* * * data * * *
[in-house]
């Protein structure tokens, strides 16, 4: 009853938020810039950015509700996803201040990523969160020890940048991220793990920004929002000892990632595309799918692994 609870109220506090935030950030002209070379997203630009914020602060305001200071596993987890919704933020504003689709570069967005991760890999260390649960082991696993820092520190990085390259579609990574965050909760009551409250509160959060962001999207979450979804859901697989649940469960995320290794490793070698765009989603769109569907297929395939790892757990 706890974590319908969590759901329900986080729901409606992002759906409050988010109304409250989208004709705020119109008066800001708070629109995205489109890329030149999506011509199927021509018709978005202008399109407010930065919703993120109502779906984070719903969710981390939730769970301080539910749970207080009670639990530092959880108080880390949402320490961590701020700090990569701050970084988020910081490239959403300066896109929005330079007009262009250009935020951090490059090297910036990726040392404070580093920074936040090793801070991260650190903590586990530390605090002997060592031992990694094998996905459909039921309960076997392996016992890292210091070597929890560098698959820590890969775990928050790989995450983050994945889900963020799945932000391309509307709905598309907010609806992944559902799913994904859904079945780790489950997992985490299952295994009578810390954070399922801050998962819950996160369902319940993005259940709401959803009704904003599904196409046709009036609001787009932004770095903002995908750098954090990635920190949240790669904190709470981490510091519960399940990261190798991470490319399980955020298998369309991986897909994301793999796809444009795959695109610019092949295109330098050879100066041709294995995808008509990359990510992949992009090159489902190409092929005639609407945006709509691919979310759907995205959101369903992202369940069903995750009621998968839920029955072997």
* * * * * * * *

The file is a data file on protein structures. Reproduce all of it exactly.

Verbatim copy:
[in-house]
């Protein structure tokens, strides 16, 4: 009853938020810039950015509700996803201040990523969160020890940048991220793990920004929002000892990632595309799918692994 609870109220506090935030950030002209070379997203630009914020602060305001200071596993987890919704933020504003689709570069967005991760890999260390649960082991696993820092520190990085390259579609990574965050909760009551409250509160959060962001999207979450979804859901697989649940469960995320290794490793070698765009989603769109569907297929395939790892757990 706890974590319908969590759901329900986080729901409606992002759906409050988010109304409250989208004709705020119109008066800001708070629109995205489109890329030149999506011509199927021509018709978005202008399109407010930065919703993120109502779906984070719903969710981390939730769970301080539910749970207080009670639990530092959880108080880390949402320490961590701020700090990569701050970084988020910081490239959403300066896109929005330079007009262009250009935020951090490059090297910036990726040392404070580093920074936040090793801070991260650190903590586990530390605090002997060592031992990694094998996905459909039921309960076997392996016992890292210091070597929890560098698959820590890969775990928050790989995450983050994945889900963020799945932000391309509307709905598309907010609806992944559902799913994904859904079945780790489950997992985490299952295994009578810390954070399922801050998962819950996160369902319940993005259940709401959803009704904003599904196409046709009036609001787009932004770095903002995908750098954090990635920190949240790669904190709470981490510091519960399940990261190798991470490319399980955020298998369309991986897909994301793999796809444009795959695109610019092949295109330098050879100066041709294995995808008509990359990510992949992009090159489902190409092929005639609407945006709509691919979310759907995205959101369903992202369940069903995750009621998968839920029955072997």